By David Diefenderfer
It was November and my bones said, "Let's go south - far south." Only the warm waters of the Sea of Cortez near Mazatlan or San Blas could beckon at that time of year and so, with my friend, Lloyd Marsh, who had come from lowa to escape the cold winter, we started packing. Sleeping bags, cameras, plastic one-gallon water bottles, alcohol stove, dried foods and canned foods were all stowed snugly in the cabin.
My Pelicana, like her namesake, is a sort of ugly duckling. She lacks the grace of the gregarious gull and the majestic soaring sweep of the frigate bird. For the smalltime sailor, however, who tires of seeing the object of his affections collecting barnacles at the dock and longs to explore distant bays or fresh-water lakes, the little 14-foot West Wight Potter is always ready on her trailer to go where he wants to go; to sail where he wants to sail; to be his home away from home. She is never too proud to be his fishing boat, or a place to cook his meals. This is the story of her trip to Guaymas on the west coast of Mexico.
We left Los Angeles on a warm sunny day. Like an eager dog, Pelicana practically pushed us along on the highway. We averaged better than 20 miles to the gallon while heading to the border, yet on the return trip we did less than 15 so, of course, she must have been dragging her feet. We breezed along the new highway from Mexicali to Santa Ana where Highway 2 joins Number 15 that runs from Nogales to Guaymas. It was an easy two-day trip.
Our destination was San Carlos, a modern beach resort just north of Guaymas. We launched there early on the third day in a small pear-shaped harbor from which one can sail out into the much larger "Bahia" and spend a week just cruising in its sheltered waters. This was very much to our liking, but we wanted larger worlds to conquer. The open Sea of Cortez looked more inviting. Pelicana "shook her feathers" and sailed happily out. While not a racer, she has no fear of rough weather and tacks steadily into the wind without taking on water. She had served well as a mobile home on shore and was equally willing on the water.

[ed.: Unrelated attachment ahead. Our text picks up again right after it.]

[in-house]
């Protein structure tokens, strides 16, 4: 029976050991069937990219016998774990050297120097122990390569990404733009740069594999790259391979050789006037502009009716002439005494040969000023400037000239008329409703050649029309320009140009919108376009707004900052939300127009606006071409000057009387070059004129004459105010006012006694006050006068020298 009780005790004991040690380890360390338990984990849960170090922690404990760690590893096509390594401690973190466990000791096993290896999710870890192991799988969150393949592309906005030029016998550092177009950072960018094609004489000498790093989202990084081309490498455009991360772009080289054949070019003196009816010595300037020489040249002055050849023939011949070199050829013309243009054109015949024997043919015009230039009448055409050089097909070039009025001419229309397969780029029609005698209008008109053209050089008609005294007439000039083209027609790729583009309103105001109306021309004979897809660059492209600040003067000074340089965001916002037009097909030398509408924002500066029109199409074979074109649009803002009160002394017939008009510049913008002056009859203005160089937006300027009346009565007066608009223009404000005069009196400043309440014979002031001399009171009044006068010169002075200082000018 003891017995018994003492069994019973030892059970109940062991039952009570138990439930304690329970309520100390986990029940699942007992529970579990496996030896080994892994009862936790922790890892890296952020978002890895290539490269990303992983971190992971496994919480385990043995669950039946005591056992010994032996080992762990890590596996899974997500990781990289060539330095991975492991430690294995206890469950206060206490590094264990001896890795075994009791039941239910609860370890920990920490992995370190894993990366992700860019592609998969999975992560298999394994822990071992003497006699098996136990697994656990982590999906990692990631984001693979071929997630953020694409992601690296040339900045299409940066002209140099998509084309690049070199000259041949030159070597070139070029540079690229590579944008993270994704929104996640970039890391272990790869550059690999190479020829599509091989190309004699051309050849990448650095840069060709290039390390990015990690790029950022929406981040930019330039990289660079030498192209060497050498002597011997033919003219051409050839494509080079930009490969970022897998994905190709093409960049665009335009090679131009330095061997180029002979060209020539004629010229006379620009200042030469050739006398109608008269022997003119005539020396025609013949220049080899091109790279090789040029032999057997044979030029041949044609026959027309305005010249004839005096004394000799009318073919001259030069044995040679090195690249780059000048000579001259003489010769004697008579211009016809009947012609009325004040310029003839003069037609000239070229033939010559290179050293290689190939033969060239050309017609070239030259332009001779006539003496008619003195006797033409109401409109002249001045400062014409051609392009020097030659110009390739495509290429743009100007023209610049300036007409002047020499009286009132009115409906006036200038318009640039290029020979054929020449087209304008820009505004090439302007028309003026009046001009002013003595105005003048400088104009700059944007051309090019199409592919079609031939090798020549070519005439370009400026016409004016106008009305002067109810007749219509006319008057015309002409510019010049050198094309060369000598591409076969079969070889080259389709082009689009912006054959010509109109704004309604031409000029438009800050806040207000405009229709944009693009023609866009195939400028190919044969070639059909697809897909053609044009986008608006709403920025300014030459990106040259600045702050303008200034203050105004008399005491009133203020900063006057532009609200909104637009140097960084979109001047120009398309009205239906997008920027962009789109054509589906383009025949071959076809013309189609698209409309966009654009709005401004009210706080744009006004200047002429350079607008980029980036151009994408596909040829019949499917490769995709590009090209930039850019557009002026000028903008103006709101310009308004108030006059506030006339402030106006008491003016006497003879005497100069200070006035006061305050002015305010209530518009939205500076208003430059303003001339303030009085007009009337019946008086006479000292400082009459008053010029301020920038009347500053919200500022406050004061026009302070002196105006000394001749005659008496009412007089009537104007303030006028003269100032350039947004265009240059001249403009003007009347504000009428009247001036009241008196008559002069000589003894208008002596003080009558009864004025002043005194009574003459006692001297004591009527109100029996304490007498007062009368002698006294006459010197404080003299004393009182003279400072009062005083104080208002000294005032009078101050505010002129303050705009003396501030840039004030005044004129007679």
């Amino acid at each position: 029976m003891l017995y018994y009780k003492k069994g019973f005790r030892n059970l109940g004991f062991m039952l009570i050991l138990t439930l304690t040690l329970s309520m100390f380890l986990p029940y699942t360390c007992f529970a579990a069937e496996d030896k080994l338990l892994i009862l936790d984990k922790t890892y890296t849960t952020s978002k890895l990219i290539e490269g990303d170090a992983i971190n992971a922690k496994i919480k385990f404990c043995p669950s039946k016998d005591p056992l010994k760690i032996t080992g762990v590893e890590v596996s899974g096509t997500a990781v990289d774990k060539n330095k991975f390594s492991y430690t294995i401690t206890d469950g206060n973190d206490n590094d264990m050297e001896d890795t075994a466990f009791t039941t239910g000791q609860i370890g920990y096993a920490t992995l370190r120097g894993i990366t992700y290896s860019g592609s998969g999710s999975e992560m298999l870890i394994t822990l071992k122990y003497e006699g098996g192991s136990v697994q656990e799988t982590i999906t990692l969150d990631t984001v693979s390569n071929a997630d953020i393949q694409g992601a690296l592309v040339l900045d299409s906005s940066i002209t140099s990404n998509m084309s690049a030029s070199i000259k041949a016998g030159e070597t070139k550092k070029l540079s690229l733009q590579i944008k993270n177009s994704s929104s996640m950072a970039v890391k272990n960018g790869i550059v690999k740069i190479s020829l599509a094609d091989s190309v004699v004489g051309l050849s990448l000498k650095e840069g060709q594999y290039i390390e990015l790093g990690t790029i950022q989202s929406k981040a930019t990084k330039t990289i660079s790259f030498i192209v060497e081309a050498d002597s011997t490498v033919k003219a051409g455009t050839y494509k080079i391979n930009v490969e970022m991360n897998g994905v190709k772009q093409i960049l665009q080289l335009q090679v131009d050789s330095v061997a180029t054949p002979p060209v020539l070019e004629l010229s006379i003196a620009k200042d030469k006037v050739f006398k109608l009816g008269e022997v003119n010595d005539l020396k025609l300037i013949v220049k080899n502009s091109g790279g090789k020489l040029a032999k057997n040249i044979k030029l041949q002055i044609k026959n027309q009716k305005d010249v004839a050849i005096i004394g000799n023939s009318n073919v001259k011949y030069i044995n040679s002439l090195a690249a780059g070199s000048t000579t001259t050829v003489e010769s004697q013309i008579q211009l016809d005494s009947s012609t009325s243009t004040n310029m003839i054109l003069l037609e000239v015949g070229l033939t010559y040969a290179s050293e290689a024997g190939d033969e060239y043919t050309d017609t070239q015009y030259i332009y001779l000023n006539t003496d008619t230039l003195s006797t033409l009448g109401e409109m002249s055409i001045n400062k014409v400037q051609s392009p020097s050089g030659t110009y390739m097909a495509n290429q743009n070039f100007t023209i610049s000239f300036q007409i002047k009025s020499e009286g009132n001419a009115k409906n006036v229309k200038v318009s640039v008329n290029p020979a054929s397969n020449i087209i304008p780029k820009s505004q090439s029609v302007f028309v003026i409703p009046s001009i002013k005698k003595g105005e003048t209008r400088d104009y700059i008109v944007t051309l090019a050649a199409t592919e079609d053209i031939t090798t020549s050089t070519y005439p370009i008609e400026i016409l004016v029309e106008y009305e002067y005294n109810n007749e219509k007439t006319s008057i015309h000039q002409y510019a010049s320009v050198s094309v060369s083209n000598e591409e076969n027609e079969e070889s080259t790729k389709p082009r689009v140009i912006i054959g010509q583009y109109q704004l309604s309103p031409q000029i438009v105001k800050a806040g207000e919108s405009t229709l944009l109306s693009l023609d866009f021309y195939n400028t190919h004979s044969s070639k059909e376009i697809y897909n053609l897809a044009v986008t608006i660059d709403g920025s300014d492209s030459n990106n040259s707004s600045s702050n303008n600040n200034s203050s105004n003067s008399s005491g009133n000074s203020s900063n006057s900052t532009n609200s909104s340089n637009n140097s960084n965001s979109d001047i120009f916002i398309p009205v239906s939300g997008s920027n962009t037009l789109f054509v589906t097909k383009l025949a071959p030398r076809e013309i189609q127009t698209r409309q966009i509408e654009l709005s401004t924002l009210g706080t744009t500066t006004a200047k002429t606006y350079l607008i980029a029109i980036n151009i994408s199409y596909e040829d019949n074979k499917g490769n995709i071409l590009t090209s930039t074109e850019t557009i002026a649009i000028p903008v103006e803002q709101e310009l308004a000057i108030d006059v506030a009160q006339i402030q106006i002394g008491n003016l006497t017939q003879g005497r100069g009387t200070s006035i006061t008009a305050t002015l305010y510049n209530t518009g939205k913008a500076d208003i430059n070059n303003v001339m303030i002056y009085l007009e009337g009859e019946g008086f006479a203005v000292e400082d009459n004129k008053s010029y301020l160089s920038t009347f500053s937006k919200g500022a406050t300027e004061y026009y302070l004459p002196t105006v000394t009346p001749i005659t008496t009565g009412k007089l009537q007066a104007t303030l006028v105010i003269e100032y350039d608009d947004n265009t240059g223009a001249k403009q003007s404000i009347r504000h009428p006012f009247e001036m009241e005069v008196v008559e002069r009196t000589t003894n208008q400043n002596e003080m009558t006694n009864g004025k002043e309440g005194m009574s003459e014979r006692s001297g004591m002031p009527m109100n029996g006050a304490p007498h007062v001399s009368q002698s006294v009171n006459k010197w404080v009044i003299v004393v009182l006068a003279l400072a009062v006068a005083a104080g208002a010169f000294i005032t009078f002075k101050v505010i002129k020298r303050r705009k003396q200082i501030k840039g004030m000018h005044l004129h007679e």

Pelicana is unloaded at the San Carlos ramp.
We had planned to camp ashore at night as much as possible, so kept our eyes open for good coves and sheltered bays. On the open sea we followed for several hours in the wake of some shrimp boats. Among the trash that one of them had thrown out were shiny white balls. We picked some up and found they were nice medium-sized onions. We had forgotten to include this item, so added a few to our stores.
Progress was good, but sailing in a large semi-circle into the wind, it took us about four hours to reach the large bay to the north of San Carlos, and we began to hunt for a good spot for the night. There was a long sandy beach now to the south, lapped by gentle waves, but it was still too exposed in case of storm. We anchored there, however, in about a foot of water and Lloyd cooked supper while I explored the entrance to a large lagoon nearby. This would have been fine had not the rocky entrance made it impracticable.
Pelicana lies at anchor north of San Carlos.
Further to the west was a small cove with a fisherman's boat pulled up on the rocks. A campfire back in the brush indicated company, so I hiked over there and talked with them. They warned me the beach would not be safe and suggested we come into their cove. We enjoyed the evening talking with them and listening to songs and their guitar They said they would be out early at the nets and invited us to come and watch.
It was a beautiful night. The small waves lapped gently against the bottom of the boat and lulled us to sleep. It was still dark when we heard the fishermen trying to start their reluctant motor. Then we heard the sounds of muffled oars. We waited until the sun came up. Then, with hot oatmeal and coffee to warm our insides, we motored up the rocky shore to where they were working.
They had already pulled in some large sea bass ranging from 40 to 50 pounds and some big sharks four to five feet long. The sharks are probably more of a nuisance than they are worth, though they are kept for the market. They twist themselves up in the nets and tear large holes trying to get out. The nets are several hundred feet long and weighted to make them sink deep, near the bottom, so offer no hazard to other boats. One man pulls the loaded net in over the starboard side, another helps him to free the fish, while the third mends the holes and drops it out again over the port side. It is a long, tedious job that takes most of the morning. The men are wet and cold but usually finish about noon. They must then go back to camp, get lunch and clean the fish. About midnight a truck comes out from Guaymas to pick up the catch. For four men, the return in money seems hardly worth the effort, but they keep at it day after day.